No baking involved, unless you can't resist trying. Create the cupcake of your dreams. The chocolate, vanilla, caramel or whatever flavour you like. The cake itself delicious, light and yet perfect. Then decorate it. There is the clash with reality. As much as I like looking at all that icing, the idea of eating it is a bit of a sugar shock. Still, there are no calories in any cupcake of my imagining. I found this one (image below) and it is pretty close to my ultimate cupcake. I can only assume it would taste as good as it looks. Of course, the best thing about imagining a perfect cupcake is thinking of something else and changing your mind completely. Maybe a perfect chocolate cake instead... (see the other image below). Source: Chocolate Flower Cupcake - Cupcakes Gallery Photos via thechocolateaddict.com
Category: "Writing Exercises"
Maybe you've never tried a role play game like Dungeons and Dragons so you don't know anything about multi-sided dice (except as a rumour). But, I have played and felt the gamer angst of bad dice. If you can't blame the dice, what can you blame? They don't mind - you just get an even lower/ higher roll at the next most inconvenient time. Examples of role playing dice shaming follow (found on Facebook). What would you write to shame the dice? Any game, if you don't play roleplay with dice.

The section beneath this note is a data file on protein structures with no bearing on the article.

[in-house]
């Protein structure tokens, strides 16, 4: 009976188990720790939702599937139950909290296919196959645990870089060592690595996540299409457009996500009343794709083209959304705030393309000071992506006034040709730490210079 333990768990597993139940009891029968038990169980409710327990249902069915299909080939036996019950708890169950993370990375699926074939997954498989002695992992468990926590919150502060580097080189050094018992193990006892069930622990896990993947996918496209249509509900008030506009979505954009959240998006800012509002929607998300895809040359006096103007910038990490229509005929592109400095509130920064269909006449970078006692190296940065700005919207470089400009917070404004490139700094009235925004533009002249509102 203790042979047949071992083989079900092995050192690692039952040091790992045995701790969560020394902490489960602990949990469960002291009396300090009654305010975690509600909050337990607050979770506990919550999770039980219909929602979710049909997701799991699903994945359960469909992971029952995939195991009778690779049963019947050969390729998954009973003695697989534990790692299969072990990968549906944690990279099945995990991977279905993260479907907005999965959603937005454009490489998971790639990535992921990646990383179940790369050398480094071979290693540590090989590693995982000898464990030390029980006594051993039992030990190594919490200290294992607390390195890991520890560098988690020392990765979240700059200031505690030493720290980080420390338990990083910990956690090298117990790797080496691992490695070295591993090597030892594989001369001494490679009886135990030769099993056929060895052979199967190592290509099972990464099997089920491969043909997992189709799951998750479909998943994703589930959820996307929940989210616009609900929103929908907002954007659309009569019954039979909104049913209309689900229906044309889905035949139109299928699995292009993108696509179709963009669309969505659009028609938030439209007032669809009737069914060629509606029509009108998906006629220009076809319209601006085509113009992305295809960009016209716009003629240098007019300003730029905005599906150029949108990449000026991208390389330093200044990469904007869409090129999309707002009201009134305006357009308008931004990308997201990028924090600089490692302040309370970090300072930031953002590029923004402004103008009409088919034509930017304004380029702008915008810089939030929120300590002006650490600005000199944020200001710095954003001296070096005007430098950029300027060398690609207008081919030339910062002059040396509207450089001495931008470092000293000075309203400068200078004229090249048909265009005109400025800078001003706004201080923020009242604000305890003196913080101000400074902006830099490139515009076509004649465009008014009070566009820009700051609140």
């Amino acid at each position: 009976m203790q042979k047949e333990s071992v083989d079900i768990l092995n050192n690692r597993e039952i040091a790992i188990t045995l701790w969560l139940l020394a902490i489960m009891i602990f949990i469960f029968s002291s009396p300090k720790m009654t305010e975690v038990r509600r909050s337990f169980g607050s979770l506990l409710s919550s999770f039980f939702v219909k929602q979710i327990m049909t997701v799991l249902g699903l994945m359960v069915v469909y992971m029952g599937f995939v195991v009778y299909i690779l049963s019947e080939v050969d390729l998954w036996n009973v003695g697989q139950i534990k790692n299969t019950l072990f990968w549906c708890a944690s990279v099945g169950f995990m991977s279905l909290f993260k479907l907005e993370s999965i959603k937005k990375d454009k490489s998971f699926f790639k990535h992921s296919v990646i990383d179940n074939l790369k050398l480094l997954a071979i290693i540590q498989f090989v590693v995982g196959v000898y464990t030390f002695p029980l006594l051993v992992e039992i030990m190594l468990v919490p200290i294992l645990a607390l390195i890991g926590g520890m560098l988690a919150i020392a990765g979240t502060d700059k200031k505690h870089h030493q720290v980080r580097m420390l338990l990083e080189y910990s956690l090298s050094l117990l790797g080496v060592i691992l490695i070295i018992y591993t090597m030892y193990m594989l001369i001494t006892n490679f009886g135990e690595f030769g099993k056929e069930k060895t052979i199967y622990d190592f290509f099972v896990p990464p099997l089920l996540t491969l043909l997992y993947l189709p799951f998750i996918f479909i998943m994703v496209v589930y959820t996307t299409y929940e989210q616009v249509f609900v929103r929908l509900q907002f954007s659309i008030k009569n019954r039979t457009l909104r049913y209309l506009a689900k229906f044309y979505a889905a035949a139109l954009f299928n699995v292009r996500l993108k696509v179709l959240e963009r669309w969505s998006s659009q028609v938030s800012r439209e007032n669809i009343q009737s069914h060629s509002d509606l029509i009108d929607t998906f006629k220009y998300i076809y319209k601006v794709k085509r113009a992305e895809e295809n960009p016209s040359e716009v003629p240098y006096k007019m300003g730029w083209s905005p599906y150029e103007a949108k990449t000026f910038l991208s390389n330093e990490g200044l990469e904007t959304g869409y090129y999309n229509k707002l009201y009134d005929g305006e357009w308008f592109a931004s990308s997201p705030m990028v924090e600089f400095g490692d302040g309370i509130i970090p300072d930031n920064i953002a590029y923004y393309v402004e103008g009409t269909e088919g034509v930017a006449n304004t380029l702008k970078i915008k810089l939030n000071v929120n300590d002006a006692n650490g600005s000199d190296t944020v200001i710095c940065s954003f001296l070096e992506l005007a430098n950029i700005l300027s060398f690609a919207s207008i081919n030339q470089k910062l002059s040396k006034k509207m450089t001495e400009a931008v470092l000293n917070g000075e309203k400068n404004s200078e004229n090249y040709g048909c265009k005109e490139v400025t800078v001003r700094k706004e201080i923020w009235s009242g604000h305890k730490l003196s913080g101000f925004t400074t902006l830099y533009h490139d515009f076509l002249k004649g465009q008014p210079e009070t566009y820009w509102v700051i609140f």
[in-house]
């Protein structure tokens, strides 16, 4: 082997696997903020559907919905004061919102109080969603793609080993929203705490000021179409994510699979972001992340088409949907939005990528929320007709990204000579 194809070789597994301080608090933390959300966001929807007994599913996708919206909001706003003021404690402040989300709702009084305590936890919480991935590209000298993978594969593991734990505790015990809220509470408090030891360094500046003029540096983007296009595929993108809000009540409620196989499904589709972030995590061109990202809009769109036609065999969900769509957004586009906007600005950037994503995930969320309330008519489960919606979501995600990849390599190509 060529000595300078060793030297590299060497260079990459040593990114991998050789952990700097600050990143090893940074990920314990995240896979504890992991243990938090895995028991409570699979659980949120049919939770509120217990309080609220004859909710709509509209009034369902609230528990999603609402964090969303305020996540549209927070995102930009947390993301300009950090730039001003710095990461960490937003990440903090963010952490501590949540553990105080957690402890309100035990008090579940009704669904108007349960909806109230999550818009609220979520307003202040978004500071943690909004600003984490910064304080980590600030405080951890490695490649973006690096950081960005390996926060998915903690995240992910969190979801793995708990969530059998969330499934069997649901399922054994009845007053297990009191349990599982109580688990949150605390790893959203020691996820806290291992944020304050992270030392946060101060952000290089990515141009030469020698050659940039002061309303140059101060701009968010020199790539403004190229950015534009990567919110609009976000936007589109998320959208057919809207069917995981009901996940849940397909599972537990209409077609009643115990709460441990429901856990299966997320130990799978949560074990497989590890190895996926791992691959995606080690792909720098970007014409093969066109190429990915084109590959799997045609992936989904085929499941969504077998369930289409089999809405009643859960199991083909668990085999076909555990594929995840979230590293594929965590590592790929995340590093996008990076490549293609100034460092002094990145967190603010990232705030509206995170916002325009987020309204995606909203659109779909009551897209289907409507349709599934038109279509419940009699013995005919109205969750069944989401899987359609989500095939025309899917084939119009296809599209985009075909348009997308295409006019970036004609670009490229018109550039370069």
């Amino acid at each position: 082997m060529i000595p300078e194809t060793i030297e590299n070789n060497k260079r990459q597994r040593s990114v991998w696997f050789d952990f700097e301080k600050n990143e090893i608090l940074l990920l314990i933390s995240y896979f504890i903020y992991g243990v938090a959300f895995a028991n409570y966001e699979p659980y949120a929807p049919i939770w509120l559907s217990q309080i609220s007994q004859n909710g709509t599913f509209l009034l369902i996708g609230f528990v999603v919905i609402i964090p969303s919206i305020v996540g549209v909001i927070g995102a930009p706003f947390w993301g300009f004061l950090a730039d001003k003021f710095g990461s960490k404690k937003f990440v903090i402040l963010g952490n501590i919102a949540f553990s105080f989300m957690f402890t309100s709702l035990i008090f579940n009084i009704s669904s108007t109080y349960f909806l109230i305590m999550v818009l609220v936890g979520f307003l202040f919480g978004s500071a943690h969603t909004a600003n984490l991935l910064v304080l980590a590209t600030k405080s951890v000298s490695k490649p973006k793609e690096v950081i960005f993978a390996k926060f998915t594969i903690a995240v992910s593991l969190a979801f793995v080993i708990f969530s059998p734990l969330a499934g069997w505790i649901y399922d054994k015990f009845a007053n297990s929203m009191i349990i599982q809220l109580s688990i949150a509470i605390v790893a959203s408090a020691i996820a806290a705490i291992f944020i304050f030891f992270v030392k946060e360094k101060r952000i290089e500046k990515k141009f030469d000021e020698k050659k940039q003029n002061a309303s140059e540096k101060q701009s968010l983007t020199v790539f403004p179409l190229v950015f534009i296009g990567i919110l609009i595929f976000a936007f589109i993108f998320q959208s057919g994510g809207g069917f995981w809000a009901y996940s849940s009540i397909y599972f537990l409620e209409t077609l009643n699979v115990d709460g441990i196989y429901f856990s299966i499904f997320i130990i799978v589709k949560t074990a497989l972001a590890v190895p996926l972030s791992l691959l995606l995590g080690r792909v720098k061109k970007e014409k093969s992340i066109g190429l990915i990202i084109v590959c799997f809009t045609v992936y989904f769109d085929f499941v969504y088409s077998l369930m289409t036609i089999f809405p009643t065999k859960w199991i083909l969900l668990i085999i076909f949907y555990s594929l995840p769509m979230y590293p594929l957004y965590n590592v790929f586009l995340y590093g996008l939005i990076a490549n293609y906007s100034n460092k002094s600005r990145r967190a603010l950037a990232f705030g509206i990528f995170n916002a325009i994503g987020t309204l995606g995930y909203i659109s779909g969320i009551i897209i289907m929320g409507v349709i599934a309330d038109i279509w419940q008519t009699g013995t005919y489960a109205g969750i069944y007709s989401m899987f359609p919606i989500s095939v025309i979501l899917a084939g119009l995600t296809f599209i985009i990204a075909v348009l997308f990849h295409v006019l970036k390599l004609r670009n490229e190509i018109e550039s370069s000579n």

What if you could go back in time? What if, one day, when you were a grown-up, you went back to your old home and climbed the ladder into your parents’ attic? And, way in back, in a dim corner, barely illuminated by the flashlight in your hand, there was a box, a trunk, a large, dusty wooden trunk, with a lock that used a skeleton key? So you contemplate whether or not to open it, to turn the key and open the lock, carefully, because you don’t know what might be in there, and the attic was a place that you seldom entered when you were a kid, not only because it was hard to get to, but because it was a cold and dark and drafty and scary place, and only the grown-ups were allowed in there. Still, you want to know what is in the trunk. Because you know it contains memories. It is filled with the kind of memories that generations more than a hundred years ago could never have: photographs. Not only photographs, but the negatives, too, a treasure-trove of memories. But whose memories? And when they join you in the present, are they the ghosts that you once thought haunted the attic?Source: Ghosts - Darrell Noakes Have you seen rephotography before? I've seen it done several times but have yet to try it myself.
What a great list. How many of these did you already know? I can pick out a few. Then there are several I can remember hearing or reading but might not have remembered without seeing the explanation from the list. Something like this gets me wondering how many of these skills could we learn again should technology fail or we some how end up in a backwards/ old fashioned dystopia?